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Release: Nov. 23, 1999

Commission study gives Iowa Birth Defects Registry high mark

IOWA CITY, Iowa -- The Iowa Birth Defects Registry, located at the University of Iowa, is one of only eight state registries to receive an "A" for its surveillance and analytic programs in a study released by the Pew Environmental Commission at the Johns Hopkins University School of Public Health.

The commission's researchers evaluated each state's monitoring effort and graded each on its quality. One-third of the states received an "F" grade because they do not currently track birth defects at all. Only eight states were awarded an "A" for having birth defects surveillance systems that will provide useful information for future research.

"Today, only 20 percent of birth defects have known causes," says Paul Romitti, Ph.D., associate in the UI College of Public Health and director of the Iowa Birth Defects Registry. "Without continued research and surveillance at both the state and national levels, public health researchers are working in the dark."

The Iowa Birth Defects Registry is a statewide reporting system that works with all Iowa hospitals and specialty clinics to collect information about birth defects diagnosed among state residents. The information is used to study potential causes of birth defects and to assess trends in their occurrence and mortality within the state.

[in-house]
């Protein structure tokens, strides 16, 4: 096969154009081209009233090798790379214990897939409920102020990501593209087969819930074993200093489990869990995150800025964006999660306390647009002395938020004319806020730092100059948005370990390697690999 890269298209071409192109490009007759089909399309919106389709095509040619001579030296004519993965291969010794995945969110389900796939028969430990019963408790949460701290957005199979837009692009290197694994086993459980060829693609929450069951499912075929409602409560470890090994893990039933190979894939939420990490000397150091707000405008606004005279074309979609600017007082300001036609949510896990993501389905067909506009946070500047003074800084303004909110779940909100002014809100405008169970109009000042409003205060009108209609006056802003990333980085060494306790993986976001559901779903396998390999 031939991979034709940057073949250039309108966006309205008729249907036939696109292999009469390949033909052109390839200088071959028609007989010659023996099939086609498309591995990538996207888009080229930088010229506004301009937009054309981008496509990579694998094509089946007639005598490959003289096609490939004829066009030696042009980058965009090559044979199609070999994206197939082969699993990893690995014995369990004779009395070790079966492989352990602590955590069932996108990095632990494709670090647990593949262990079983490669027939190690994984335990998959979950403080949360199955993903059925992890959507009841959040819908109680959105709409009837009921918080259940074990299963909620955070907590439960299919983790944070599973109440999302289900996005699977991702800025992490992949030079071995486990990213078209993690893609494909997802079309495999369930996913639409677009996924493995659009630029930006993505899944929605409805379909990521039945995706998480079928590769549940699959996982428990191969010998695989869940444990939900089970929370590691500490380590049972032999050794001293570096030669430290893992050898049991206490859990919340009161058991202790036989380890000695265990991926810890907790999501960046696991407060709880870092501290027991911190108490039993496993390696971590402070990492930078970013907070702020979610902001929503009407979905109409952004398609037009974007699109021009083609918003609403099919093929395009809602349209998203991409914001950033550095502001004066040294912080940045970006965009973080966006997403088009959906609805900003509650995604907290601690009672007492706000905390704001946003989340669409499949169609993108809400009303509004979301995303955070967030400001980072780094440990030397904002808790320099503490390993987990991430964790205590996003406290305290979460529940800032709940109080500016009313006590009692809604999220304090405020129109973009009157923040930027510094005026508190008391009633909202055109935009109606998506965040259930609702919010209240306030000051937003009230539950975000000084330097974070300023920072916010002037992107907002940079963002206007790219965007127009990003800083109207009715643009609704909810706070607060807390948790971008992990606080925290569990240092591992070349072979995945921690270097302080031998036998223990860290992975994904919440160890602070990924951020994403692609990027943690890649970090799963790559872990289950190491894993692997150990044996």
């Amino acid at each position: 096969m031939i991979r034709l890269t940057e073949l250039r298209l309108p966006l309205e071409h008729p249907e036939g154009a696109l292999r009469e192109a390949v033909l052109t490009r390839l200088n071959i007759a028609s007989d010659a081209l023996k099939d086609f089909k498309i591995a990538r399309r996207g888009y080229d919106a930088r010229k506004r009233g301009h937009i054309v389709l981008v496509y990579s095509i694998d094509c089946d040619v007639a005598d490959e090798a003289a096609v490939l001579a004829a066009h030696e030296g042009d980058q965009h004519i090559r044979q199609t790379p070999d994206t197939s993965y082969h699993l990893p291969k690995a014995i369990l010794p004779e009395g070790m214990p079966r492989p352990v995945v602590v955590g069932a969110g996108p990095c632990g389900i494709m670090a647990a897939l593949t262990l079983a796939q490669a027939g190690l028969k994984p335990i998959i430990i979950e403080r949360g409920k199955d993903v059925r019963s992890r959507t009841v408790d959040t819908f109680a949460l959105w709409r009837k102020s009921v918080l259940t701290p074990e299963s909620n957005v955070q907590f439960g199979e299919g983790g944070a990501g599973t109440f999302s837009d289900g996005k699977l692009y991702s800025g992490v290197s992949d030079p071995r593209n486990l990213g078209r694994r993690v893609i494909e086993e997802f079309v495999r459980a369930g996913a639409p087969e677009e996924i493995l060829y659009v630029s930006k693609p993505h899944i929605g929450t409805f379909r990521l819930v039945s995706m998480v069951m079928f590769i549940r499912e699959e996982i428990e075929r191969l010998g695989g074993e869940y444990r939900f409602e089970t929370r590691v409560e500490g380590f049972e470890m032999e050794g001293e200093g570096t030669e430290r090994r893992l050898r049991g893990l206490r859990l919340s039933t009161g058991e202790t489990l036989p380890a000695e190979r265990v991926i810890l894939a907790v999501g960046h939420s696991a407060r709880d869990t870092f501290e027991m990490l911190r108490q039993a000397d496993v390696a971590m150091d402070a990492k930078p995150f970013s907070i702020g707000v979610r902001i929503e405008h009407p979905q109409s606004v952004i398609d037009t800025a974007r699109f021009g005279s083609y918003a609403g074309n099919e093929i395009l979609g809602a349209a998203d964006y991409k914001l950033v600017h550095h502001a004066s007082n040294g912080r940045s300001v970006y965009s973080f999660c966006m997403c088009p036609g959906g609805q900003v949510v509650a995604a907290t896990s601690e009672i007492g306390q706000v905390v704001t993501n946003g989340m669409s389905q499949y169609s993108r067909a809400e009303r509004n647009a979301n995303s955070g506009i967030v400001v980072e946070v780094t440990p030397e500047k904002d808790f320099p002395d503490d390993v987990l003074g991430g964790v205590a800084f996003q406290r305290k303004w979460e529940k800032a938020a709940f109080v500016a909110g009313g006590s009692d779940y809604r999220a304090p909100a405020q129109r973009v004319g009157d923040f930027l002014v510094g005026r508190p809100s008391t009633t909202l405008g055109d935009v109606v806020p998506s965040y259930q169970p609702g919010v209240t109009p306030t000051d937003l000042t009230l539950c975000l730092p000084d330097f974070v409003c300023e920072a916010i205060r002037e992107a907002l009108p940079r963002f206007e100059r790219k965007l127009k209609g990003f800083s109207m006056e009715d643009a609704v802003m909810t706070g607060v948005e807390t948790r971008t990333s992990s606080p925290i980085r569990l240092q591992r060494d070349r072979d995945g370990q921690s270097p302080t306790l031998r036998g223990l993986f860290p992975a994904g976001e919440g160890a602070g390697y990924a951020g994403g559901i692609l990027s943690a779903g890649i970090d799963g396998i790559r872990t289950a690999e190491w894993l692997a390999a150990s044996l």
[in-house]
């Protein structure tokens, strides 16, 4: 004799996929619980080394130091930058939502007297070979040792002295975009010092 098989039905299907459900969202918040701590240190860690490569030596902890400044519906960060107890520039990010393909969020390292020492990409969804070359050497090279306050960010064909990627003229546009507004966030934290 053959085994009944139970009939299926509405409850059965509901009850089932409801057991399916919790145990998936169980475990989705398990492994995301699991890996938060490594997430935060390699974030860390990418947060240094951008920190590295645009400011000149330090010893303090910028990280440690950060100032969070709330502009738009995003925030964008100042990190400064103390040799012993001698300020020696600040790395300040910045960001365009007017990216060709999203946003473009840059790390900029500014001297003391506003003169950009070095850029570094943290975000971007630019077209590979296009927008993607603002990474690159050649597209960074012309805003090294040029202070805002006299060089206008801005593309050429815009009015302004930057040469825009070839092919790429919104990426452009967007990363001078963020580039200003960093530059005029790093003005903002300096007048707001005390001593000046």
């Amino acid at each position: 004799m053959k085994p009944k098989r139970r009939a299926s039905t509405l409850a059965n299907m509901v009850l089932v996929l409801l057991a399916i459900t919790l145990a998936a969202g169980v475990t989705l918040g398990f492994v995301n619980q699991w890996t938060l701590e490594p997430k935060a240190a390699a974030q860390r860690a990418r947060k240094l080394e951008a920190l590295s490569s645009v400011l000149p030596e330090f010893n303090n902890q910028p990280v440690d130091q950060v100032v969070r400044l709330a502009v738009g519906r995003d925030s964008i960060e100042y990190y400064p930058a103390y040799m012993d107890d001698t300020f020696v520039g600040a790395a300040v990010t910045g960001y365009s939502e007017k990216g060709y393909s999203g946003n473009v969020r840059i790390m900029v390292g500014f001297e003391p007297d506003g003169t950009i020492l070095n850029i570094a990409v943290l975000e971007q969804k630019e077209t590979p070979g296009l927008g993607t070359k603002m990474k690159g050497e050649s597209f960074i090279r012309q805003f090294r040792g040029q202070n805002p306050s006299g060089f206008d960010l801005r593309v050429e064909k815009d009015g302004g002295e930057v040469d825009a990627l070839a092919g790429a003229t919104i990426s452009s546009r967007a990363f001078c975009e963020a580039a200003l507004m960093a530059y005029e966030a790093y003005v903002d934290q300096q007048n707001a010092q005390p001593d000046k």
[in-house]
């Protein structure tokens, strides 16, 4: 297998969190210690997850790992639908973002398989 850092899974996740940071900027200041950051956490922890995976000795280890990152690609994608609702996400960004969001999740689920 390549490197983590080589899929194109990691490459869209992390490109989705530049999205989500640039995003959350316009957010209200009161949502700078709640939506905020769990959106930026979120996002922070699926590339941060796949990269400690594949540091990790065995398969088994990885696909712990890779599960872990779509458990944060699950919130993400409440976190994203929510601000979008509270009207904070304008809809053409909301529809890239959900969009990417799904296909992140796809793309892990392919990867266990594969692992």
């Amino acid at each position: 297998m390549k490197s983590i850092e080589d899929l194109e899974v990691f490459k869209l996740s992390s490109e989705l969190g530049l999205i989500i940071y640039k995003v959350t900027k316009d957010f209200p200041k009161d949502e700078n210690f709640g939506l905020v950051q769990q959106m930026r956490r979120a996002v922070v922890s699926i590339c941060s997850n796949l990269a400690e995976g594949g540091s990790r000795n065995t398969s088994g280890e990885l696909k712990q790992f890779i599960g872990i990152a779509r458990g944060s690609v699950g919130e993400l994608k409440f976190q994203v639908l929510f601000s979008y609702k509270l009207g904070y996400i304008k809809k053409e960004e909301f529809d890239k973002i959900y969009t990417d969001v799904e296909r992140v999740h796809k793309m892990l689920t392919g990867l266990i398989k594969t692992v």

The Pew Commission study reported that while federal and state investments in birth defects monitoring over the past two decades have produced some excellent surveillance systems, much more needs to be done.

"What we need is full funding of the Birth Defects Prevention Act of 1998," said Jennifer L. Howse, Ph.D., president of the March of Dimes and a member of the commission. "This legislation called for more surveillance, research, education and services to prevent birth defects and protect children, but without full funding the job just won't get done."

Romitti agreed, stating, "while our surveillance system has been ranked among the best, we currently lack funding for prevention and education efforts. Helping to decrease the incidence of birth defects through research and education should be a fundamental part of our activities here at the registry."

Currently, the Iowa Birth Defects Registry receives less than 10 percent of its annual operating budget from the state. The remaining money comes from the federal government.